significant figures

In our discussions yesterday, one of the things that cropped up was that we need to revise the material covered before the summer holidays.  I thought I would make a start on this by looking at significant figures.  

You might have heard me referring to “calculator vomit” in class.  This is an expression I use whenever people simply write down the answer provided by their calculator, without thinking about whether or not the number of decimal places reported is appropriate.  In Physics, we can avoid “calculator vomit” by using significant figures.  I’ve provided some links below to direct you to sites that explain what significant figures are and how to use them.


If you’ve read through some of those pages and feel that you are ready for a test, you can try your luck at

Note: these links might also be useful for AH pupils analysing their investigation data.

0 thoughts on “significant figures

  1. A little activity to remind them might be to measure the three dimensions of, say, a table. Write these three lengths down with the correct measurement uncertainty. Now calculate the volume of the box which would exactly fit the table.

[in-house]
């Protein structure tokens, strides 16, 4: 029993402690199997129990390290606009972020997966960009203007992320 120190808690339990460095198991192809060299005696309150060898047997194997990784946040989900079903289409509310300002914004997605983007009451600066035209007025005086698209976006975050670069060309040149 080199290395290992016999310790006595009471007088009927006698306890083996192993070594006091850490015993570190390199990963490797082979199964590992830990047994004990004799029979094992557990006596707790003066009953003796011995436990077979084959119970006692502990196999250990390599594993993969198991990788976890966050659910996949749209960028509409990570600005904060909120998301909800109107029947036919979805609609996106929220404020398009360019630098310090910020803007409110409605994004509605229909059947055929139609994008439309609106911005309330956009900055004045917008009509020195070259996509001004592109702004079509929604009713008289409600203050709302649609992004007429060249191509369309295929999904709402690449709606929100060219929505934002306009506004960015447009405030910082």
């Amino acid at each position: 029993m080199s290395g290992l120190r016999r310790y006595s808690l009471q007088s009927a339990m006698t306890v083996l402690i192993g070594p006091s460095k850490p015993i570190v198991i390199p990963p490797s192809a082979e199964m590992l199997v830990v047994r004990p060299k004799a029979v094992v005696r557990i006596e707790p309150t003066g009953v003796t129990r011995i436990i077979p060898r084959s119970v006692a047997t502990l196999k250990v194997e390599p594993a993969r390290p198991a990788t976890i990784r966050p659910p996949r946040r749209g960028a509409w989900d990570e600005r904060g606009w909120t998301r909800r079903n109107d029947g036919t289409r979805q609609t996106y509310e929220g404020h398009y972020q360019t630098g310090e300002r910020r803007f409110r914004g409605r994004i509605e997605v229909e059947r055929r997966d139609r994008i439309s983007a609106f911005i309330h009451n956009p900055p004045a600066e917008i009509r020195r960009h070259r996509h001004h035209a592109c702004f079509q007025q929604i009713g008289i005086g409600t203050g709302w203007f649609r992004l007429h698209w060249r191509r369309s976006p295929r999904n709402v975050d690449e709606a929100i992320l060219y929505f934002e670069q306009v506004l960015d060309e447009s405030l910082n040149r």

They should see, physically, what a reasonable statement of the volume should be.

    Example: using a metre stick marked in mm, a table is 1.250 ± 0.005m by 0.621 ± 0.005m by 1.402 ± 0.005m. On my calculator, that’s 1.0883025 cubic metres.

    What volume is represented by the 5? the 2? What difference in the answer if the last measurement was 1.403 ± 0.005m? I get a volume of 1.0890787500000001 cubic metres this time.

    You can abstract from there but hopefully they will consider the physical implication of the numbers they write down.

    I always say that the calculator is never to be trusted: every answer it produces always requires an interpretation.

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